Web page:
“I’ve dreamt in my life dreams that have stayed with me ever after, and changed my ideas: they’ve gone through and through me, like wine through water, and altered the colour of my mind.” – Catherine Earnshaw … this has happened to me!

“You are one of those things that are ever found when least wanted, and when you are wanted, never!” – Catherine Earnshaw to her husband Edgar Linton

“And I pray one prayer – I repeat it till my tongue stiffens – Catherine Earnshaw, may you not rest as long as I am living; you said I killed you – haunt me, then! The murdered do haunt their murderers, I believe. I know that ghosts have wandered the earth. Be with me always – take any form – drive me mad! Only do not leave me in this abyss, where I cannot find you! Oh, God! It is unutterable! I cannot live without my life! I cannot live without my soul!” – Heathcliff after Catherine’s death … hmm, be careful what you wish for, Heathcliff!

The Grapes of Wrath by John Steinbeck

“… and in the eyes of the hungry there is a growing wrath. In the souls of the people the grapes of wrath are filling and growing heavy, growing heavy for the vintage.”

Welcome to The Classic Circuit’s Steinbeck Tour! (Click on the button to the left to link to other blog posts discussing John Steinbeck’s work.) The book I chose for the tour was the 1939 Steinbeck classic The Grapes of Wrath which chronicles the lives of the Joad family as they are forced out of their home in Oklahoma, travel to California, and try to survive their new circumstances as migrant workers. They head to California with a dream of new land and new chances, but certainly not by choice.The Joads are sharecroppers who have been replaced by more efficient farm machinery because losses from the Depression, drought, crop failure, and foreclosure must be recouped at all costs.

When I was a kid, potatoes were the crop of choice in my small town and its surrounding areas. Toward the end of summer, migrant workers would travel up from the south to pick the potatoes. Suddenly, there would be strangers in the grocery store and laundromat. When school started, there would be new faces in our classroom that would be gone again before Halloween. They were a seasonal fixture for many years, but I never really gave these families much thought as a child. While reading The Grapes of Wrath, I began to wonder: where did these people stay while they were here, how much were they paid for their labor, were they made to feel like outcasts, foreigners in their own country?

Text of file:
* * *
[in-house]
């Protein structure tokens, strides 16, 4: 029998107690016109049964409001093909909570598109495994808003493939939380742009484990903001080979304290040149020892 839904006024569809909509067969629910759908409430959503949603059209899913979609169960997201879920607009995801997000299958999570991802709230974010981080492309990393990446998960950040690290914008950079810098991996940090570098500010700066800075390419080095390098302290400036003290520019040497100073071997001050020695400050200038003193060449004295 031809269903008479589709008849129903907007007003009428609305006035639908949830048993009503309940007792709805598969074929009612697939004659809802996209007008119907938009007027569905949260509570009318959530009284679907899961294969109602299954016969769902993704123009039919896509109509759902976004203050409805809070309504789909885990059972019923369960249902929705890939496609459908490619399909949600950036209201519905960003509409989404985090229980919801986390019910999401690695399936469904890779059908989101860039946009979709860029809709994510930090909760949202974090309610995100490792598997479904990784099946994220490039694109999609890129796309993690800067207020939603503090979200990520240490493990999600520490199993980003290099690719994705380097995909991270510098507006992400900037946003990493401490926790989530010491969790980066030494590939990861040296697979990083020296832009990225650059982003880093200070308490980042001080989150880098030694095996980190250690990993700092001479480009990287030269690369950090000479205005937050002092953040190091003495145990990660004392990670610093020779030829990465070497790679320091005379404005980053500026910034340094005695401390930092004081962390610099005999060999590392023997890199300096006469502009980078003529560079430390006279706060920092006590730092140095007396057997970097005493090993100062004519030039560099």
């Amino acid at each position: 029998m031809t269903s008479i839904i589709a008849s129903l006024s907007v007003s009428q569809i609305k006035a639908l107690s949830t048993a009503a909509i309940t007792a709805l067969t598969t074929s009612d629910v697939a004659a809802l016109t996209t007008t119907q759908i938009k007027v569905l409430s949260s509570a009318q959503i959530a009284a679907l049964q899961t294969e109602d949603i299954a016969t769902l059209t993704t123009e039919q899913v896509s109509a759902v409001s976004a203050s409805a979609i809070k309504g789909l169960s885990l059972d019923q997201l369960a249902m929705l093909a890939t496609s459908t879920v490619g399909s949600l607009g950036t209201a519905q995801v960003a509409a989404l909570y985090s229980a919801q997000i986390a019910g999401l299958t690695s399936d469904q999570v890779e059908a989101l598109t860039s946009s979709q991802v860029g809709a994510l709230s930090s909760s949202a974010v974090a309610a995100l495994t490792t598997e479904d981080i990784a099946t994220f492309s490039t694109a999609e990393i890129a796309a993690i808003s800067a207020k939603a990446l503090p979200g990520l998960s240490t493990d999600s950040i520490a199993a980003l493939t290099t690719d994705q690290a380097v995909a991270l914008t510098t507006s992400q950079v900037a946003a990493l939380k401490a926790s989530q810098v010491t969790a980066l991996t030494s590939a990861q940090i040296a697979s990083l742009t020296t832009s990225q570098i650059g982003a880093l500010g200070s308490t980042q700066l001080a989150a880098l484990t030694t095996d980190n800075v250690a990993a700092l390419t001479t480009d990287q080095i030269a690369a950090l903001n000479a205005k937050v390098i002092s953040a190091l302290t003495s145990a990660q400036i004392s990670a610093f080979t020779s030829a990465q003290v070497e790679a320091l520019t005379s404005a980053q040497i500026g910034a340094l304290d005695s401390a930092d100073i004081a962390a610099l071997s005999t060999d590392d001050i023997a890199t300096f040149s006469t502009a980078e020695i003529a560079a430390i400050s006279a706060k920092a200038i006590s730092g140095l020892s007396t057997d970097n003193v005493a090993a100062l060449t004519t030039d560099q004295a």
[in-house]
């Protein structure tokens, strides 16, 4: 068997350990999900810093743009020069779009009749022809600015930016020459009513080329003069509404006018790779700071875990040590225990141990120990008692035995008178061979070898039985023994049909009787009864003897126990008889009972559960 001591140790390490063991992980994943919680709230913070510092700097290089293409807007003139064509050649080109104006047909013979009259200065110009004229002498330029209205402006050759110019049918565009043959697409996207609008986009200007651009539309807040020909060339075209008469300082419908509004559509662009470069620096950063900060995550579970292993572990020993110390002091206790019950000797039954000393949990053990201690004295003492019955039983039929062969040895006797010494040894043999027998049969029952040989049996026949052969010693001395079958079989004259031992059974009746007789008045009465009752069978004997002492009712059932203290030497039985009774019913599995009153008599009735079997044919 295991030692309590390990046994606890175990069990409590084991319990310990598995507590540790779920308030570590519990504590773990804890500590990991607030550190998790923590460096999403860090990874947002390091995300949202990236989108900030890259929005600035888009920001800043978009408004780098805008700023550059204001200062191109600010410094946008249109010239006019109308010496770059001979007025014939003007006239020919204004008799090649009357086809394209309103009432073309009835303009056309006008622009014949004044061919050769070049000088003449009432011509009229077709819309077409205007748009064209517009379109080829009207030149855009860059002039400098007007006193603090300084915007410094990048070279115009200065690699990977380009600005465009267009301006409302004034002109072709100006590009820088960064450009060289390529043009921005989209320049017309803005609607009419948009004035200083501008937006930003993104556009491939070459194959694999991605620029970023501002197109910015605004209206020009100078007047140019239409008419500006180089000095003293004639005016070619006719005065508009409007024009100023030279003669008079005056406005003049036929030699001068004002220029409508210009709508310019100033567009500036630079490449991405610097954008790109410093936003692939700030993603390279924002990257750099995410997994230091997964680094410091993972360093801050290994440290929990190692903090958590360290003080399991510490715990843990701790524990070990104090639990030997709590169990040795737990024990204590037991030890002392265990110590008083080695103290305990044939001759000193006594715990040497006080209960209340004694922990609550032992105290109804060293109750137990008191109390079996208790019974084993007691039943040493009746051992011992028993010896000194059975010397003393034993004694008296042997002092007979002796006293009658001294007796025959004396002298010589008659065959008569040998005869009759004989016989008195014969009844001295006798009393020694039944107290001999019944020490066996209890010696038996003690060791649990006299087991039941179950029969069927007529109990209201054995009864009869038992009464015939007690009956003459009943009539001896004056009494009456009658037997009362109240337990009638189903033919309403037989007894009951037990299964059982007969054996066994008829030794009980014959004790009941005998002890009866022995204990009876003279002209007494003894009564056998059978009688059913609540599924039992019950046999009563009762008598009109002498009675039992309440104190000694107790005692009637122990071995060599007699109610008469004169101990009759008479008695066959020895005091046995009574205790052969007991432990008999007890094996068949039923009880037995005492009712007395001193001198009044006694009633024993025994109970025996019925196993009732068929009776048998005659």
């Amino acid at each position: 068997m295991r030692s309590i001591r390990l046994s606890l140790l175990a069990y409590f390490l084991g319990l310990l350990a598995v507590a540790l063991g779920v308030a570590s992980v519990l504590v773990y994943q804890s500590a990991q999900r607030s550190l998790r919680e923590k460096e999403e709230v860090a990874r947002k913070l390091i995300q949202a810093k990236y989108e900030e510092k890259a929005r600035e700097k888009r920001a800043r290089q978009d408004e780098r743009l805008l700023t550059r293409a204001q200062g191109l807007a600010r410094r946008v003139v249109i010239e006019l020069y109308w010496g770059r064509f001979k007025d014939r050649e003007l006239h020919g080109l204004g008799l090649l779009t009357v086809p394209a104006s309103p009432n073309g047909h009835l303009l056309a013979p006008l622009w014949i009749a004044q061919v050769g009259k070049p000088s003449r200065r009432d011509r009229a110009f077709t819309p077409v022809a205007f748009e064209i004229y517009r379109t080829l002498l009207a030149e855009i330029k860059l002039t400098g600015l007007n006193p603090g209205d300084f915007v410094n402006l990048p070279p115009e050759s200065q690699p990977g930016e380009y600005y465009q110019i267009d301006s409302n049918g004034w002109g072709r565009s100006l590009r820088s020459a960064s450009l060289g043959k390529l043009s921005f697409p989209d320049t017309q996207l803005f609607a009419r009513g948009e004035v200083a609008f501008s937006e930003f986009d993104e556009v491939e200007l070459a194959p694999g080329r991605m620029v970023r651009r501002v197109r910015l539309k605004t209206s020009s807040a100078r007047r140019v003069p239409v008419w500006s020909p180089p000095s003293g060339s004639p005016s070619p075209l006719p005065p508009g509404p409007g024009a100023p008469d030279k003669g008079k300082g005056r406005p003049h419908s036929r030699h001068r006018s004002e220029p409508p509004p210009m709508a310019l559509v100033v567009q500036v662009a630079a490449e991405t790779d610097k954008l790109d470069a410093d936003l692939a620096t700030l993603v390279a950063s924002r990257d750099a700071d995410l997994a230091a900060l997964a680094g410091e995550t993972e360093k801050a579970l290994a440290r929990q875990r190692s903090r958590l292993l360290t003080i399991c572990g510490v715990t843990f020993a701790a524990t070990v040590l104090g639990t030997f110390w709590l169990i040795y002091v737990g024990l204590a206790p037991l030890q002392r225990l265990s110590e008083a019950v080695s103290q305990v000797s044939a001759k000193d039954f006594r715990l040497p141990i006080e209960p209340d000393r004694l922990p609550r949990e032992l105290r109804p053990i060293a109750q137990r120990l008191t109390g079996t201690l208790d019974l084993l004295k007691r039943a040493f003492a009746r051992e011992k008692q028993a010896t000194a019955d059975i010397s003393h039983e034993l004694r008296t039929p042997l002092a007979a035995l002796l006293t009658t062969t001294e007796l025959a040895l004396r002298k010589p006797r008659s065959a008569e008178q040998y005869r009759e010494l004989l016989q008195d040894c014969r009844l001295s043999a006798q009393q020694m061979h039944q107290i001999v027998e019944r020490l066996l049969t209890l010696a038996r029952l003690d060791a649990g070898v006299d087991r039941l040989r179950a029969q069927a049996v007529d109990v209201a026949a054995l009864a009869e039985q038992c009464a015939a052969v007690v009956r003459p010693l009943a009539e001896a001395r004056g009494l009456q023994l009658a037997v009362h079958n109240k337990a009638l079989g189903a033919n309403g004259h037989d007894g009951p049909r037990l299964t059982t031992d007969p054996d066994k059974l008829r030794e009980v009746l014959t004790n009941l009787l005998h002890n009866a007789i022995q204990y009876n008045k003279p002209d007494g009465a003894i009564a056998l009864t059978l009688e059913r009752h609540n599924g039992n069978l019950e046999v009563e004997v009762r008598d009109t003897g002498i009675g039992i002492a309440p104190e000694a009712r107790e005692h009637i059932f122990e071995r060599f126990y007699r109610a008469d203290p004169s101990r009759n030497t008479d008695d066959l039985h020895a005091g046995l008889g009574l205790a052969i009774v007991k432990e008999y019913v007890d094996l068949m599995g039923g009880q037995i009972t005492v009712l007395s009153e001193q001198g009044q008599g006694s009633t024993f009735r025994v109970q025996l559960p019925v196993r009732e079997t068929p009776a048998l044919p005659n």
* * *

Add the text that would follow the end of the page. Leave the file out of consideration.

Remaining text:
“Okies” like the Joads sure were. The Californian owners purposely brought them to their towns. They passed out handbills back in Oklahoma advertising work knowing that if they could lure hundreds of desperate people to their orchards and fields they could procure the cheapest labor possible. If one man would not work for pennies there would be another hungry man standing behind him, with starving children at camp, who would. They brought them there, but then had the nerve to despise the burden they had created.

“They were hungry, and they were fierce. And they had hoped to find a home, and they found only hatred. Okies – the owners hated them because the owners knew they were soft and the Okies strong … and perhaps the owners had heard from their grandfathers how easy it is to steal land from a soft man if you are fierce and hungry and armed. The owners hated them. And in the towns, the storekeepers hated them because they had no money to spend … and the laboring people hated Okies because a hungry man must work, and if he must work he has to work, the wage payer automatically gives him less for his work; and then no one can get more.”